Earlier this month, Pennsylvania’s largest teachers’ union, the AFT, threatened an illegal strike if Governor Tom Wolf’s Department of Education did not immediately institute certain so-called COVID-mitigation measures in all Pennsylvania schools, including a KN95-mask mandate — never mind that the Pennsylvania Supreme Court already ruled Governor Wolf could not do this — mandatory vaccinations for all teachers and staff, and mandatory “pool testing” for children. 

If it sounds like an extortion plan, it is. But this extortion plan and strike threat are made possible only by an equally illegal policy of the Pennsylvania Department of Education.

READ MORE — Karin Majewski: Life after the teachers’ union

Prior to the 2020–2021 school year, Wolf’s Education Department instituted a policy permitting any school district in Pennsylvania to substitute remote instruction in place of traditional, in-person instruction. It was that policy that permitted many school districts to deny countless Pennsylvania children the right to in-person instruction. 

The problem with that policy? It expressly violates the Pennsylvania Public School Code and the Pennsylvania Constitution.

The Pennsylvania Public School Code requires that all schools remain open for at least 180 days for the purpose of instructing students. That 180-day requirement is immutable except through action by our General Assembly, which has acted on several occasions to relax the 180-day,  in-person instruction requirement for school districts that were impacted by natural disasters, like flooding and blizzards, that caused the closure of school buildings. 

More recently, in March 2020, the General Assembly took action to relax the 180-day requirement in response to the emerging COVID pandemic. One way it did so was by permitting school districts to count an unlimited number of virtual instruction days toward the 180-day requirement so that School Districts could complete the school year virtually. In 2019, the General Assembly permitted school districts to use a maximum of five virtual days toward that 180-day requirement, but the main purpose of that law was to let schools remain open on snow days. The March 2020 legislation lifted that cap but was clear that it applied only to applied only to the 2019–20 school year. It applied only to the 2019-2020 to permit School Districts to complete that year virtually after COVID unexpectedly arrived mid-way through that school year.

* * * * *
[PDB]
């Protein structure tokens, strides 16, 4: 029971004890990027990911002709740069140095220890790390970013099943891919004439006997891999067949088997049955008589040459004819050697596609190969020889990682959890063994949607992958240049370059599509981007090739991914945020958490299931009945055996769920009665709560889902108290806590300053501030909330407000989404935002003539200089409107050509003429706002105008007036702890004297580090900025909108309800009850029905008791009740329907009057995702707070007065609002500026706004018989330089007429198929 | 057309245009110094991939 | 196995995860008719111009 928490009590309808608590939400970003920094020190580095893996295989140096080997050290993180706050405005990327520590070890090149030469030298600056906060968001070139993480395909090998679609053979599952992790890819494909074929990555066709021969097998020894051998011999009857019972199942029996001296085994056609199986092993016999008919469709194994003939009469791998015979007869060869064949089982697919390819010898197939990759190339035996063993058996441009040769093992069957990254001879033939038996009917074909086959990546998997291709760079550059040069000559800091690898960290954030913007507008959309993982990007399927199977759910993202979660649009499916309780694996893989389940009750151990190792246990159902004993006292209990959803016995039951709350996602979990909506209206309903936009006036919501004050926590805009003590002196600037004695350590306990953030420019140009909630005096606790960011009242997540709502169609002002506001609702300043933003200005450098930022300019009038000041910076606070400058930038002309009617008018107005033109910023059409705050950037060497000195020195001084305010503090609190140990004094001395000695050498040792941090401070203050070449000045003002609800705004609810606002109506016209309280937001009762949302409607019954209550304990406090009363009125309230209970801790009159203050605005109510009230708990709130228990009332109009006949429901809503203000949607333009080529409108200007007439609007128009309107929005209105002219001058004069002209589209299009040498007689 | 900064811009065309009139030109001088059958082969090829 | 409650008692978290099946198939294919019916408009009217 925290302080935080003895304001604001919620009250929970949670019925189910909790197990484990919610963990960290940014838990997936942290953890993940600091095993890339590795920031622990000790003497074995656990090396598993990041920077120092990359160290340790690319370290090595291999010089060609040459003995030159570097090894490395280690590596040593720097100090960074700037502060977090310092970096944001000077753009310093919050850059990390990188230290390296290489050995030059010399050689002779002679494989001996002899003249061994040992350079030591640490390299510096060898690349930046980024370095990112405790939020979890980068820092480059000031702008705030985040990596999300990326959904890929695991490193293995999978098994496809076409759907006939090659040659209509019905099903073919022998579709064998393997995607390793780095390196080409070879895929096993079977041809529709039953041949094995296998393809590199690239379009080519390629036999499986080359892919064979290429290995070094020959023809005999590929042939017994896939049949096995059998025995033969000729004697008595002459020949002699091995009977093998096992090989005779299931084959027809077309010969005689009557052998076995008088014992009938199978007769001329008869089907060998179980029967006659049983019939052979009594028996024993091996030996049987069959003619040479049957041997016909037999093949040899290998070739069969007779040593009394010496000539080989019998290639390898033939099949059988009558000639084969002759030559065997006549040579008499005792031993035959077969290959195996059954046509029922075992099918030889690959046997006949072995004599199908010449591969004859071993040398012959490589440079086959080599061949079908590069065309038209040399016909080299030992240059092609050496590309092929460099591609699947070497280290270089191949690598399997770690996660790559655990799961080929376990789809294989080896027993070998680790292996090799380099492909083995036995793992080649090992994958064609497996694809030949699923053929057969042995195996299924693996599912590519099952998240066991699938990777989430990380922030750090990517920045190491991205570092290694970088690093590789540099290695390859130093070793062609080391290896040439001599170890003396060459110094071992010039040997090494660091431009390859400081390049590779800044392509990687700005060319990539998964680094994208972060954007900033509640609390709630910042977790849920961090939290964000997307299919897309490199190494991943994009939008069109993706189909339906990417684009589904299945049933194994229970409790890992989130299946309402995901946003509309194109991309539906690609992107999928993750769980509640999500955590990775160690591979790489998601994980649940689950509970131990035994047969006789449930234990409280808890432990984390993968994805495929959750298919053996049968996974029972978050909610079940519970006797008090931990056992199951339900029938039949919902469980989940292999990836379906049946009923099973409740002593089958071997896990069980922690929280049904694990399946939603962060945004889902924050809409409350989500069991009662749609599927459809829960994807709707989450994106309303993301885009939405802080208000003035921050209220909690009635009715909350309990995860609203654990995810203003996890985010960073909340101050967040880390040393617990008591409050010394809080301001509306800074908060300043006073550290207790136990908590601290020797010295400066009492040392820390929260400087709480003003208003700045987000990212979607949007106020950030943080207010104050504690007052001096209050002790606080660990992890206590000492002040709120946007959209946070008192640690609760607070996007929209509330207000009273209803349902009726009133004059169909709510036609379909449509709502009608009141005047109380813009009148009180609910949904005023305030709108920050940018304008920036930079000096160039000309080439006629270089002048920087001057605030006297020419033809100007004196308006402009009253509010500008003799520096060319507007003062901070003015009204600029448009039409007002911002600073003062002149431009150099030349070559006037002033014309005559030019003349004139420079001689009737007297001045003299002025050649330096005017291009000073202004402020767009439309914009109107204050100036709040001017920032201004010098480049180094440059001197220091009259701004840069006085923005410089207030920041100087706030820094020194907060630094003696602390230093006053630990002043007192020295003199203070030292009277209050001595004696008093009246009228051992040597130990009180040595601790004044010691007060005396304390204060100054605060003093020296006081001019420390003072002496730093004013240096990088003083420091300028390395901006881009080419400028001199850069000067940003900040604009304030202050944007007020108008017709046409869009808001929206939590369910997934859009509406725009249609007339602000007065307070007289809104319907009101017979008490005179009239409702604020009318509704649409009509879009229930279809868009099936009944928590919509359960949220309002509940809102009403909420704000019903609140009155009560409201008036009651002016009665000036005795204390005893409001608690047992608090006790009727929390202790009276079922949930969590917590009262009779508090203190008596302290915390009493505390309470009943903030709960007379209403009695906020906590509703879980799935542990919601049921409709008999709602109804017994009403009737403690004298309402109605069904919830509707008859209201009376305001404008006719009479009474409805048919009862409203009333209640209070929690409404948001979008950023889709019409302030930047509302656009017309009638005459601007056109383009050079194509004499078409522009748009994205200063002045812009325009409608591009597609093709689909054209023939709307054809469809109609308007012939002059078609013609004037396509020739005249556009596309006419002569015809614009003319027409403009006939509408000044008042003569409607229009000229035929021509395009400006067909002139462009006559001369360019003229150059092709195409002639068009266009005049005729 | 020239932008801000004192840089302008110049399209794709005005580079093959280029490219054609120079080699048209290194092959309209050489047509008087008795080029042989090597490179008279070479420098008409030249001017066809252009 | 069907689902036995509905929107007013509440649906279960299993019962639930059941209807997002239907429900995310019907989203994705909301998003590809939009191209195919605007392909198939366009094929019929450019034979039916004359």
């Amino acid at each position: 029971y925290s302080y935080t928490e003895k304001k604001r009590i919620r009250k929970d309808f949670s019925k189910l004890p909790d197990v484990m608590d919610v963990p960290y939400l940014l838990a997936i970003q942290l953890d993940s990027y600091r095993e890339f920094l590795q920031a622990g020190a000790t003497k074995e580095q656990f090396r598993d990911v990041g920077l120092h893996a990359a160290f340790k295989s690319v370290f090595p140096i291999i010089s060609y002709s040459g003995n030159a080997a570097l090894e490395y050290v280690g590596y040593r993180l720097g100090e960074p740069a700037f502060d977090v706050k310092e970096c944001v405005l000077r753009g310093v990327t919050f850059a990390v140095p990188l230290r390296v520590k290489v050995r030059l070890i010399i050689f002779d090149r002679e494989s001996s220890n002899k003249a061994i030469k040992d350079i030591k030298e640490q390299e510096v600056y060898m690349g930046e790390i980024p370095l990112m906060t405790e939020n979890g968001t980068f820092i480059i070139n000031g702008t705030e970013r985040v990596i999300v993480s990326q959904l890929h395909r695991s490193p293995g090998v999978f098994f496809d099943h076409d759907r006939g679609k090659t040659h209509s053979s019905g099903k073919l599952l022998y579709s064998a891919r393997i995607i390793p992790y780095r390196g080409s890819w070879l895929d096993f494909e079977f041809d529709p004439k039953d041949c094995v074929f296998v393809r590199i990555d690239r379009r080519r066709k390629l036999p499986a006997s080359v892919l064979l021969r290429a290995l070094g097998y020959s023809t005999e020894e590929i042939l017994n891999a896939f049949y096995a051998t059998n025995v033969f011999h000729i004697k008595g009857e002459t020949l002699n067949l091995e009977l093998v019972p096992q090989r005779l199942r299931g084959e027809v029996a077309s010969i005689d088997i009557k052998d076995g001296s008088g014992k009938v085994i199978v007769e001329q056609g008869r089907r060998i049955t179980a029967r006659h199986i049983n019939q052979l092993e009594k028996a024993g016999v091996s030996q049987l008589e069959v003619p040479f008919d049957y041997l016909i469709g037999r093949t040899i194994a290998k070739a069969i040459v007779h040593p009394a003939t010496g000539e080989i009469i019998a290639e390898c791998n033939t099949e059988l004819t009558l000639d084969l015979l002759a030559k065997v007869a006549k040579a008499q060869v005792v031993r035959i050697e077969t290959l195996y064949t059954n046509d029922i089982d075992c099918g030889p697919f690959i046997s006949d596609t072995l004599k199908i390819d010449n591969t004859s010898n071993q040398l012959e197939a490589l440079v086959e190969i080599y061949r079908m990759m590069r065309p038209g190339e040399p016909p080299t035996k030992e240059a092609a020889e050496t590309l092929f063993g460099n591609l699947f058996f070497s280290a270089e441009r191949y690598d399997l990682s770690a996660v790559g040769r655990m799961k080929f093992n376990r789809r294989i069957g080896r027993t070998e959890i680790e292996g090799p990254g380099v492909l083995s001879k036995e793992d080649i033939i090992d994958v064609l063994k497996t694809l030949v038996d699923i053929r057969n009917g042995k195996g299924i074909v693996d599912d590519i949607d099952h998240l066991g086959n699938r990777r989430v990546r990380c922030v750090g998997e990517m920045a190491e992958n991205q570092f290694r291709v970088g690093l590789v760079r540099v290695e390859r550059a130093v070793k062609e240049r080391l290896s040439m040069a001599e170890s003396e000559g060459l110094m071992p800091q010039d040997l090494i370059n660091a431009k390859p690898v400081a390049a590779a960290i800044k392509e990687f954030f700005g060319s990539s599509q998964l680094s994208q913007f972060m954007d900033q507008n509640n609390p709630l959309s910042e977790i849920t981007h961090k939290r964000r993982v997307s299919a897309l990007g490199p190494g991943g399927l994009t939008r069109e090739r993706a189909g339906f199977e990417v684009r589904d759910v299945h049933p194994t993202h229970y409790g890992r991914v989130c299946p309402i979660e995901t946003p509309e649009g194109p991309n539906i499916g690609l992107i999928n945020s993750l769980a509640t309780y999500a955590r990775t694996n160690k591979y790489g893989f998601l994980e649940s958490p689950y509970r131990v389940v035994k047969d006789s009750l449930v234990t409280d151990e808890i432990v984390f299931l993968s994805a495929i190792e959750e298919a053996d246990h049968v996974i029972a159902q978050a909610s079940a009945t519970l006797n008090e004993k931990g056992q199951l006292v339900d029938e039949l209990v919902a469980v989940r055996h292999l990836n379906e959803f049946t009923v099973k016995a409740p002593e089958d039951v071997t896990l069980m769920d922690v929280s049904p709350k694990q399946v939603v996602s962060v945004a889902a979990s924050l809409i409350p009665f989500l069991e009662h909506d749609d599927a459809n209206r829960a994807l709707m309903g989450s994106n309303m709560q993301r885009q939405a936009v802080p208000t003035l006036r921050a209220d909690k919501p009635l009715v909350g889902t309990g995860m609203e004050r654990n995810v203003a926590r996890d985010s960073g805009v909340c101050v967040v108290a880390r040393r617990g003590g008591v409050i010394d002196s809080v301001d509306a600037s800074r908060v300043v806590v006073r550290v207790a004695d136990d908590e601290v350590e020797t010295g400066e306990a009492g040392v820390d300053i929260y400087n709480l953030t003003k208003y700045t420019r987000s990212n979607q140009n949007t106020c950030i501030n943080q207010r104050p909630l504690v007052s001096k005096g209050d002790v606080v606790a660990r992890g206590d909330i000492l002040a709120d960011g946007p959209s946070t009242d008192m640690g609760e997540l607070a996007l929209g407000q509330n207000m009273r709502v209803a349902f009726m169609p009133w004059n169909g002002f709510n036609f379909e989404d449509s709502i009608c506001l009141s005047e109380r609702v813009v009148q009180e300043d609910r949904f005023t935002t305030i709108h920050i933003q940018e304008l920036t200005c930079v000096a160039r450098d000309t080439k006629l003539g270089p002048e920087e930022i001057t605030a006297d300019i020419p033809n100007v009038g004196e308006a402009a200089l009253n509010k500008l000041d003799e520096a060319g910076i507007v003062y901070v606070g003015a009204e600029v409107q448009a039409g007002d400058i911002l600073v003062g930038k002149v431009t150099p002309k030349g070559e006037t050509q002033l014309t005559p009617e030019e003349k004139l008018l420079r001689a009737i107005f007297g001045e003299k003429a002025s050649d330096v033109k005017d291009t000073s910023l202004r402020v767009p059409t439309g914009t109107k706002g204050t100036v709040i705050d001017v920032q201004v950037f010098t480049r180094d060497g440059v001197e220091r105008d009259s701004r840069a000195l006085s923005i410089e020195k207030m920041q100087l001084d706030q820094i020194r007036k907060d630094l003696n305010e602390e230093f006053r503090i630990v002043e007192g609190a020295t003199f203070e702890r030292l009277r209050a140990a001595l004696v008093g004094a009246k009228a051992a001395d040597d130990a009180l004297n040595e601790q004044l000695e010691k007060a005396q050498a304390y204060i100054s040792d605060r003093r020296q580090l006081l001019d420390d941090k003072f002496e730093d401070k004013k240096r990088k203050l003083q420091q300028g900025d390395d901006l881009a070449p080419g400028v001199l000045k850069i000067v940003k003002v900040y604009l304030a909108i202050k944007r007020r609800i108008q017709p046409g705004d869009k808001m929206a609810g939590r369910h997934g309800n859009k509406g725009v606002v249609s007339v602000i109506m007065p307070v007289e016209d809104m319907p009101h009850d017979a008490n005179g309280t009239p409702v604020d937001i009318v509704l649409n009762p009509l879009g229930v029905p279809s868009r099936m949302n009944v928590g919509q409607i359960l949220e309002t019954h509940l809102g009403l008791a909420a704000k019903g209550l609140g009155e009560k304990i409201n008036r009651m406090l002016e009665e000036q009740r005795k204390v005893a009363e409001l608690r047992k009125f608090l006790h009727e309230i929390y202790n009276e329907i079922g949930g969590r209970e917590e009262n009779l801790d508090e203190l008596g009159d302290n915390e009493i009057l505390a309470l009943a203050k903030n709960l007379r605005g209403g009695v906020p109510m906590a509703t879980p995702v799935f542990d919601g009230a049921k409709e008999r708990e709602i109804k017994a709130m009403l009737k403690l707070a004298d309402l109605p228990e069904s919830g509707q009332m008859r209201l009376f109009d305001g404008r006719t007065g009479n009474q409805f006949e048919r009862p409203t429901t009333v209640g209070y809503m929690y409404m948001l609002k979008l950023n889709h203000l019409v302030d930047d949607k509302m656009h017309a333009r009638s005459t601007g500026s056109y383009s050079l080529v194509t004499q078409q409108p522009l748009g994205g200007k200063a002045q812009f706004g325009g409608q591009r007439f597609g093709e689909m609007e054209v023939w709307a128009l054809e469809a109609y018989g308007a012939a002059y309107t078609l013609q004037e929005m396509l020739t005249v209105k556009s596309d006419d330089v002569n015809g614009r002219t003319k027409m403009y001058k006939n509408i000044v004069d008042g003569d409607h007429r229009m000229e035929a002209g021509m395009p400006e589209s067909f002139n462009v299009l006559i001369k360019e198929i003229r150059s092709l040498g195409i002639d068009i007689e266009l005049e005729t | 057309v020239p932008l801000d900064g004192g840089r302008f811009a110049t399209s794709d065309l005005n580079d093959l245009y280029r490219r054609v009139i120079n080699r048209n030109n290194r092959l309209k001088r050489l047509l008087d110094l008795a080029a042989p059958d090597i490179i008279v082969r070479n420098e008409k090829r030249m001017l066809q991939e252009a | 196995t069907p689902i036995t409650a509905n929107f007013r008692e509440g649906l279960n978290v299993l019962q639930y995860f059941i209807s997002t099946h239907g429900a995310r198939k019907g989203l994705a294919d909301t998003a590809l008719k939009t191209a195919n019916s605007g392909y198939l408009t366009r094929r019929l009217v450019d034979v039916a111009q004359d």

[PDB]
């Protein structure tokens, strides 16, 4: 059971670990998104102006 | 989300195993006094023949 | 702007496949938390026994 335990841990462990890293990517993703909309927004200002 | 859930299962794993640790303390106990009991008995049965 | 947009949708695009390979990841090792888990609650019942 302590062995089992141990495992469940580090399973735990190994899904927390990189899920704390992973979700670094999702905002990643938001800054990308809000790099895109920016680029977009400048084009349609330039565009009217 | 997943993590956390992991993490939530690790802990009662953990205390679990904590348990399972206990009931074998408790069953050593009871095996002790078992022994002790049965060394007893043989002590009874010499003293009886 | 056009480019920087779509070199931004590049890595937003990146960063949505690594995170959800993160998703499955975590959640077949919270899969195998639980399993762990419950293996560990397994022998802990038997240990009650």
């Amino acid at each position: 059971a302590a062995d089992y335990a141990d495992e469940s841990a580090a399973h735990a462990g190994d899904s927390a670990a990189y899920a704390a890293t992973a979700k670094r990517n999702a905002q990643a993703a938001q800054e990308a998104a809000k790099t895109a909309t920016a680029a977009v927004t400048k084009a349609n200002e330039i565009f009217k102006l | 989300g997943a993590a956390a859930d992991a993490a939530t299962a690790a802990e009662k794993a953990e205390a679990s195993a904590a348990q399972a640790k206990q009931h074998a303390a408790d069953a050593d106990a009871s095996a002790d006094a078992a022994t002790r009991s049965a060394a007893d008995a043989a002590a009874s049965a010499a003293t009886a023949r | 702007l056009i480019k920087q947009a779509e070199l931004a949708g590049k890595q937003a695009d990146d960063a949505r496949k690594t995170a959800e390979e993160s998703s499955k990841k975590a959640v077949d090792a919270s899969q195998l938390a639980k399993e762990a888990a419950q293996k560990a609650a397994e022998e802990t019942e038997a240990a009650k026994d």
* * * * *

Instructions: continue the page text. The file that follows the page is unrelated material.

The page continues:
As it did with the mask mandate policy, the Commonwealth Court should strike down the virtual-school policy because the Wolf administration lacks any legal authority to institute it.

The clarity of that legislation did not deter the Wolf administration from instituting a policy that directly contradicted the school code. (As we saw with its mask mandate, the Wolf administration has a propensity for ignoring statutory and constitutional demands.) Wolf’s virtual-school policy remains in place, and it allows the teachers’ unions to threaten to “pause in-person” instruction and replace it with remote instruction if their demands are not met.

Last year, on behalf of a group of concerned parents, I filed an action in Commonwealth Court challenging the Wolf administration’s illegal virtual-learning policy. Next month, the court will hear arguments in the case. As it did with the mask mandate policy, the Commonwealth Court should strike down the virtual-school policy because the Wolf administration lacks any legal authority to institute it. A victory in that case would be a victory for all Pennsylvania school children who have the right to in-person instruction. It would also be a victory over the extortion demands of the teachers’ unions.

Wally Zimolong is a conservative attorney in Pennsylvania. He has acted as lead trial counsel in hundreds of cases in federal and state courts and before administrative agencies, including numerous public policy and election related cases. Examples of his work in these areas can be found at www.republican.law.

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